X-Men: First Class is smart and sexy and thankfully, accessible even to the uninitiated.
You don?t have to be an expert on the Marvel Comics? mutant franchise to enjoy this origins story, set in the early 1960s. Actually, the film begins even earlier in a concentration camp, where Erik, a young boy with magnetic powers is separated from his parents.
The evil Dr. Schmidt, played by Kevin Bacon, kills his mother and unleashes upon the world, a damaged superhero, or as Erik describes himself: Frankenstein?s monster.
Meanwhile, his future nemesis Charles, played by James McAvoy, is at Oxford using clever lines about genes to pick up pretty women. Charles and Erik, played by Michael Fassbender, soon become part of the CIA mutant division and find themselves in the midst of the Cuban missile crisis.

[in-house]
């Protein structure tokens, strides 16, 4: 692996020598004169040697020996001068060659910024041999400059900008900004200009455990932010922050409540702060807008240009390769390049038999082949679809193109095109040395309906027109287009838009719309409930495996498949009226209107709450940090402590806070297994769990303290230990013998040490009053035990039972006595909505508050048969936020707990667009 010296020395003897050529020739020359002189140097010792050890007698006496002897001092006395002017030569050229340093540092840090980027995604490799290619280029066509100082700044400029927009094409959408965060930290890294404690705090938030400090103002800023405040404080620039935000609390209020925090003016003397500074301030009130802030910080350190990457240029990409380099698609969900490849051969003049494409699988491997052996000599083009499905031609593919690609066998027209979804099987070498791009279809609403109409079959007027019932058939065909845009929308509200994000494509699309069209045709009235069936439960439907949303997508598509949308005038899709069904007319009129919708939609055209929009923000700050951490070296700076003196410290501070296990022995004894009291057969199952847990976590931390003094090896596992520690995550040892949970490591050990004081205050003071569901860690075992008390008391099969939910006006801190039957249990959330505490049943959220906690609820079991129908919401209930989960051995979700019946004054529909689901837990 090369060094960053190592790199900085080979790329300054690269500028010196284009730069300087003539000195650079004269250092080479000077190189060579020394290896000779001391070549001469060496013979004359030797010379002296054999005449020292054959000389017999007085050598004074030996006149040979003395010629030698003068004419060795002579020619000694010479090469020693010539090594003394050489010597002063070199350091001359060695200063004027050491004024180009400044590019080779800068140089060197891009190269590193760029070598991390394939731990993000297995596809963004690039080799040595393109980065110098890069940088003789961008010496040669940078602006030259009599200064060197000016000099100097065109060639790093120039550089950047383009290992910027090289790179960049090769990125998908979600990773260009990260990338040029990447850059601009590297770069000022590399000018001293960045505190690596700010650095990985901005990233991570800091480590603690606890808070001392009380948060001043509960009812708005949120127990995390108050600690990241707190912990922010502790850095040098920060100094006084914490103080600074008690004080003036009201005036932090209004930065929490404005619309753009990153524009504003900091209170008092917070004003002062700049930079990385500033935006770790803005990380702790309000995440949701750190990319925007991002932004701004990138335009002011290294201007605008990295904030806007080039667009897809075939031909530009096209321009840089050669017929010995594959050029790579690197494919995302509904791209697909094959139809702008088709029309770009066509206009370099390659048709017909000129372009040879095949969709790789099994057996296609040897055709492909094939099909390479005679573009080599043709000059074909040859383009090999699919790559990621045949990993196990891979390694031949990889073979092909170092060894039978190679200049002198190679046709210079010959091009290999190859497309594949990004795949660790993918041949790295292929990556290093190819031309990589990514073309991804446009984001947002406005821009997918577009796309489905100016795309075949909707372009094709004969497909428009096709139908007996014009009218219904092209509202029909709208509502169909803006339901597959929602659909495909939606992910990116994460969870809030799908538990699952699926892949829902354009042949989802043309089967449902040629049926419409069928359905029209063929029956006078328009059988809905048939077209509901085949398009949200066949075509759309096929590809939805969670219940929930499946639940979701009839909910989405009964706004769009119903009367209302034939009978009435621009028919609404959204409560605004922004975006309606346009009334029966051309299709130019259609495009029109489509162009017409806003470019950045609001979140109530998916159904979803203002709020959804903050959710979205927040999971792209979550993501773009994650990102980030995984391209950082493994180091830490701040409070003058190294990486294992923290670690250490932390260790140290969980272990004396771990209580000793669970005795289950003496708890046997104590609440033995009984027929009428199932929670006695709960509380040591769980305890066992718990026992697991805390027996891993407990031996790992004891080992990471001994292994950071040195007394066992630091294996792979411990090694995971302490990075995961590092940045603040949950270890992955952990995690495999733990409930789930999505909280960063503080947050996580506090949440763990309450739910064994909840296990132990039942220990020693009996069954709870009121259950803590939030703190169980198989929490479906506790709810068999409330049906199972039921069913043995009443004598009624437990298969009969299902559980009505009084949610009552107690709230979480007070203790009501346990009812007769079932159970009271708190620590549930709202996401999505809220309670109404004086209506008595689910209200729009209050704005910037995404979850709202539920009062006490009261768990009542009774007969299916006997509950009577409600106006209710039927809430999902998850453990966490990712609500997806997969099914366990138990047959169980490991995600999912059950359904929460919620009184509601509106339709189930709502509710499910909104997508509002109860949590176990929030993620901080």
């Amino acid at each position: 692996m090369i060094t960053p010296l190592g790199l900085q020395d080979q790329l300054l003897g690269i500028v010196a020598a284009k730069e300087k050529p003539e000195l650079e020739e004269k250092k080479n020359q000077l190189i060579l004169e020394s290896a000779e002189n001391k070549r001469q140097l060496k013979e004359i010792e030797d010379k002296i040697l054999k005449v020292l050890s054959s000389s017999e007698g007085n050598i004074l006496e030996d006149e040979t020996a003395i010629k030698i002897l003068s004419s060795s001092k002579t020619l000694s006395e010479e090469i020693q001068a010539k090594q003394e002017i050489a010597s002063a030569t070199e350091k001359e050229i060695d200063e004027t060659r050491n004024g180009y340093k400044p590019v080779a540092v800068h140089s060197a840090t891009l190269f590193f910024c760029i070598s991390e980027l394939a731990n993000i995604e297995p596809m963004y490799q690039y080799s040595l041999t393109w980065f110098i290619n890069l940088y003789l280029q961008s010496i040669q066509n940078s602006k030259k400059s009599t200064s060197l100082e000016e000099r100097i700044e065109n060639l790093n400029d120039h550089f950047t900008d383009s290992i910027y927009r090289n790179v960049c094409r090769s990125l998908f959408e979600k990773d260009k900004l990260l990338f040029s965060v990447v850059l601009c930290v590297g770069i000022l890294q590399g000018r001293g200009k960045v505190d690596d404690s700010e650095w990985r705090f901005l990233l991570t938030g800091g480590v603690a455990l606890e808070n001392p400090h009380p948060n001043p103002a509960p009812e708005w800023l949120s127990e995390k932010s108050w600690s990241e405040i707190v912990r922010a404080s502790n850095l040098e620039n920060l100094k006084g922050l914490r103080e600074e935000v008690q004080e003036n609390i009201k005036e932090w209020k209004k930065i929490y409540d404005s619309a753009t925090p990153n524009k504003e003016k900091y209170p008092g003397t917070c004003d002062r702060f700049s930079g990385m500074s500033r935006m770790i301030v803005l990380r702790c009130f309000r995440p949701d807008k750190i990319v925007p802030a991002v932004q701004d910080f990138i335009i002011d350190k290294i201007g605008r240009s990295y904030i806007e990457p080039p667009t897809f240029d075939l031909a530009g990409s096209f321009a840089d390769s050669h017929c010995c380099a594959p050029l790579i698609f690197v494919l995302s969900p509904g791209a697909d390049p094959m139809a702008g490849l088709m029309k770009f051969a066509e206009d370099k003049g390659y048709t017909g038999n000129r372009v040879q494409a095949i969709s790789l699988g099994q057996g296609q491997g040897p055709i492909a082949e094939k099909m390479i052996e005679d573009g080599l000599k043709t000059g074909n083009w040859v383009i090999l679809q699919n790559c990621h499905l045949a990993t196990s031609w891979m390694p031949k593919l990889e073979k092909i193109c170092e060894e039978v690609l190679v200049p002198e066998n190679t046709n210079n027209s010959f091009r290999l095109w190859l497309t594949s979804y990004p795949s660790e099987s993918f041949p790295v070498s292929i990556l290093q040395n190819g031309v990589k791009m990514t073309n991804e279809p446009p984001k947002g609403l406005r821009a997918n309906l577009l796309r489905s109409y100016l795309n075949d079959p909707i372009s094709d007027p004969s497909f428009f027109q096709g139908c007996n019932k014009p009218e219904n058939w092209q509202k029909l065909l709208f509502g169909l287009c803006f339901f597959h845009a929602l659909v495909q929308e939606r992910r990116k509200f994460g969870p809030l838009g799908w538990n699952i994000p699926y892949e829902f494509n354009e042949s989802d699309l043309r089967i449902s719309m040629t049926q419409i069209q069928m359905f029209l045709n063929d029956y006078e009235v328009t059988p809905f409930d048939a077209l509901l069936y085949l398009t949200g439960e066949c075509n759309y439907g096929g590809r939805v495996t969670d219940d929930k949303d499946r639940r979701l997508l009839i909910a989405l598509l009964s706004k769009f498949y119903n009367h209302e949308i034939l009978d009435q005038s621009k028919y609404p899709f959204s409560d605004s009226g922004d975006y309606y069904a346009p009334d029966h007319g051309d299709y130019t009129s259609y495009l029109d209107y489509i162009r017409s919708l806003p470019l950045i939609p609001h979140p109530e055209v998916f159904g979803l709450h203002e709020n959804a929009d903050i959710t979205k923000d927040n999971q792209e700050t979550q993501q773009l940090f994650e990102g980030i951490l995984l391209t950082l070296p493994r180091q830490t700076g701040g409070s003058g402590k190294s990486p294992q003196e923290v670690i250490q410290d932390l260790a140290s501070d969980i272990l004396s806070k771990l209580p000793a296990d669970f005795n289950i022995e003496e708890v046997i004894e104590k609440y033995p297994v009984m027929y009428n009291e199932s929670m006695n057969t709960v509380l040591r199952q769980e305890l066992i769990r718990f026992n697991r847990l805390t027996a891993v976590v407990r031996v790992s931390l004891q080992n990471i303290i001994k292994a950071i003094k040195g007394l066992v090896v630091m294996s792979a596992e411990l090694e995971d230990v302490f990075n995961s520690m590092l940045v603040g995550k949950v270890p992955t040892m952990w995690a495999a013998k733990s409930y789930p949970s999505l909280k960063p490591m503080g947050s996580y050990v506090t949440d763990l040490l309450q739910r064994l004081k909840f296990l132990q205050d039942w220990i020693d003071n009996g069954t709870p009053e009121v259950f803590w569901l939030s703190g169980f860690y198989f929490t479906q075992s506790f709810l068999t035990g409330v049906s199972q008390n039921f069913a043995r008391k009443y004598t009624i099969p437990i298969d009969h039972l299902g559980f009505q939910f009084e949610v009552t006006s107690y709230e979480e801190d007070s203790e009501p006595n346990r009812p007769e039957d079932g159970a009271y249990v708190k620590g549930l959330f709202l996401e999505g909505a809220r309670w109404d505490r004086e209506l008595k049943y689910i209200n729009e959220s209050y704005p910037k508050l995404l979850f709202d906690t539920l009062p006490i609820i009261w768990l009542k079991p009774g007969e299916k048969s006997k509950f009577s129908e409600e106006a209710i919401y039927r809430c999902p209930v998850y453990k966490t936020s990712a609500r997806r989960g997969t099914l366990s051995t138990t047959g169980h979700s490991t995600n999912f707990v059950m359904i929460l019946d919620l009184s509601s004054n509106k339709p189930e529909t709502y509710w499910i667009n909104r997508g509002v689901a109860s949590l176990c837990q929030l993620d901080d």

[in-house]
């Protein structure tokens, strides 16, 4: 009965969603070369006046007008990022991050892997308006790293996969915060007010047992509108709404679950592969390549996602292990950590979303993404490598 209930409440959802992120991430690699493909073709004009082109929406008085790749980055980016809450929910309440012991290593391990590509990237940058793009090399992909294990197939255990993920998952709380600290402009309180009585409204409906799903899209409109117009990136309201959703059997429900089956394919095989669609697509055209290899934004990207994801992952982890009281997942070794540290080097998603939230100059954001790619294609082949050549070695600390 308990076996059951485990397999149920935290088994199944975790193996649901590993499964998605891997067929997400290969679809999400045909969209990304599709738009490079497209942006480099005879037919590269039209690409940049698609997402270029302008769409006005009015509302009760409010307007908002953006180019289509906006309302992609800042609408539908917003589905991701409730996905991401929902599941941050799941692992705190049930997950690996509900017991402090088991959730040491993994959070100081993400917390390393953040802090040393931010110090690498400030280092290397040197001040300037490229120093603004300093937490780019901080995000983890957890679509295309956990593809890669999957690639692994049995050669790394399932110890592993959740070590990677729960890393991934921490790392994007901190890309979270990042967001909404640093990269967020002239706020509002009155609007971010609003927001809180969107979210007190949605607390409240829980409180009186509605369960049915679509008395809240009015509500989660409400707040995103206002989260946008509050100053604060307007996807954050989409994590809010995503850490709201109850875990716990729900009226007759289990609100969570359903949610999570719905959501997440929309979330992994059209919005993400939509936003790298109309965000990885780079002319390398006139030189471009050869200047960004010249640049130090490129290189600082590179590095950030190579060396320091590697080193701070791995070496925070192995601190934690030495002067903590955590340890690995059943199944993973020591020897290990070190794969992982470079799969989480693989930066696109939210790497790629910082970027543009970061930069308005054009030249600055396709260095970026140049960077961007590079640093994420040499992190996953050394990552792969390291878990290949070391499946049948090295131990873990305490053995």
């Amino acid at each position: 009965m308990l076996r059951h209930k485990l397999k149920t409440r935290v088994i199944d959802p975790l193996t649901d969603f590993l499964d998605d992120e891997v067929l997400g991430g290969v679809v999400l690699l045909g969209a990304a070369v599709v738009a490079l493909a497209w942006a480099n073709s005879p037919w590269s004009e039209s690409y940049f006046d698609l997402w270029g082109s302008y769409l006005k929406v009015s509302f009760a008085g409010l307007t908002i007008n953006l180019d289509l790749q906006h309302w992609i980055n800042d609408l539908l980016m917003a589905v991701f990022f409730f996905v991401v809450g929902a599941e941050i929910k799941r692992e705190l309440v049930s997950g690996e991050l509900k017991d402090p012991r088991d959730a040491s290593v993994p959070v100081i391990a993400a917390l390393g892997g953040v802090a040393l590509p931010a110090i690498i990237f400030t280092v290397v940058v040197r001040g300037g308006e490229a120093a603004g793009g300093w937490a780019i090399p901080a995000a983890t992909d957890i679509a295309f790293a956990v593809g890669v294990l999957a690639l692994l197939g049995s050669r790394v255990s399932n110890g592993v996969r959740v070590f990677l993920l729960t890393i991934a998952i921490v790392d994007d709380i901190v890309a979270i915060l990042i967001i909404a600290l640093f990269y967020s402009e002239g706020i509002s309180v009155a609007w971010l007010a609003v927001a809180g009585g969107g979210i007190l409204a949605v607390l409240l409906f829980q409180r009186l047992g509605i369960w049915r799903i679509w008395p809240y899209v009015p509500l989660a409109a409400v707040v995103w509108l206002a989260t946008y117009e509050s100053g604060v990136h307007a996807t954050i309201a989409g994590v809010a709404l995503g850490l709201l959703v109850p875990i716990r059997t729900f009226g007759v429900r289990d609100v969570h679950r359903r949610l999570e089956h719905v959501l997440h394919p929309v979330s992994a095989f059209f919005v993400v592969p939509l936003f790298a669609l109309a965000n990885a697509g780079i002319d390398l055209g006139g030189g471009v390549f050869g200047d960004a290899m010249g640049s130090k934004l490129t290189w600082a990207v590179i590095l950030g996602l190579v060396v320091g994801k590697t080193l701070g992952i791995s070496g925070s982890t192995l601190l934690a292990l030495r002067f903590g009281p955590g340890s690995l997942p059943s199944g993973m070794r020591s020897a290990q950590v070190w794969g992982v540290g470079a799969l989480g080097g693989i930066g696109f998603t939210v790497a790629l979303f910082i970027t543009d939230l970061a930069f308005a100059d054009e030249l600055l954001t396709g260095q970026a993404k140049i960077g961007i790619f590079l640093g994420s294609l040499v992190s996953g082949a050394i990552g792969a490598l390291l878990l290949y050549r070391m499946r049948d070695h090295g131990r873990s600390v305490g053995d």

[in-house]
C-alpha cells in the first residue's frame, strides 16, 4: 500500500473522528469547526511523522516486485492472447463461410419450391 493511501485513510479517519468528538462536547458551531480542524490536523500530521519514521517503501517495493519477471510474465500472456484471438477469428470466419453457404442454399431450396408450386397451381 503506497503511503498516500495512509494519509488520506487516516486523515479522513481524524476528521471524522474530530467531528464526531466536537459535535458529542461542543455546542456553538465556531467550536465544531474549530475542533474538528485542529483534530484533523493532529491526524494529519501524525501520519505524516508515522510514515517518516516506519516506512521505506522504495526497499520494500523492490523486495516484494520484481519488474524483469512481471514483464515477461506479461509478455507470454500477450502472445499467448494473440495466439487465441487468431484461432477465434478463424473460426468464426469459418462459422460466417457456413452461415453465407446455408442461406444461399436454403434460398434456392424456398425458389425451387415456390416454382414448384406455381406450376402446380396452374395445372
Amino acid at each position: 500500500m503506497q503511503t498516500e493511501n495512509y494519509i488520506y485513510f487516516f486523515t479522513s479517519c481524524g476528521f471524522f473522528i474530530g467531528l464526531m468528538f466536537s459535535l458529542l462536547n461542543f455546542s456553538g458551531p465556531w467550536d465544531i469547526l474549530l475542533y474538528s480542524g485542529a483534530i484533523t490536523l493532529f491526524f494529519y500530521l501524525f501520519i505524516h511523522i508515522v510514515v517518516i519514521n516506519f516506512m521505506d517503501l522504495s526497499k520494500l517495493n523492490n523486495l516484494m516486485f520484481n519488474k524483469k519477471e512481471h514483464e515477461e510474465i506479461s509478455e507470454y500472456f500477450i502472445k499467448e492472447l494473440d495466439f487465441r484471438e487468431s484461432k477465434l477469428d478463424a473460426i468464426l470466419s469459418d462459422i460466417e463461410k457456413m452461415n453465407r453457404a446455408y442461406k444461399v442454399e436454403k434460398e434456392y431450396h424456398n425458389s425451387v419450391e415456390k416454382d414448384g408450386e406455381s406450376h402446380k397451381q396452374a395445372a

In this version of history at least, World War 3 was avoided only because the mutants intervened. X-Men: First Class is a furiously busy movie.
There are half-a-dozen location shifts, an equal number of characters that we must pay attention to and reams of plot, all layered with life-lessons on being different and fitting in. But director Matthew Vaughn manages to hold the narrative together.
The solid story-telling is enhanced by strong performances, especially by Fassbender, who is at once, furious, fractured and tragic. Fassbender and McAvoy have great chemistry.
X-Men: First Class is a nicely done, industrial strength, summer popcorn movie. I strongly recommend that you check it out.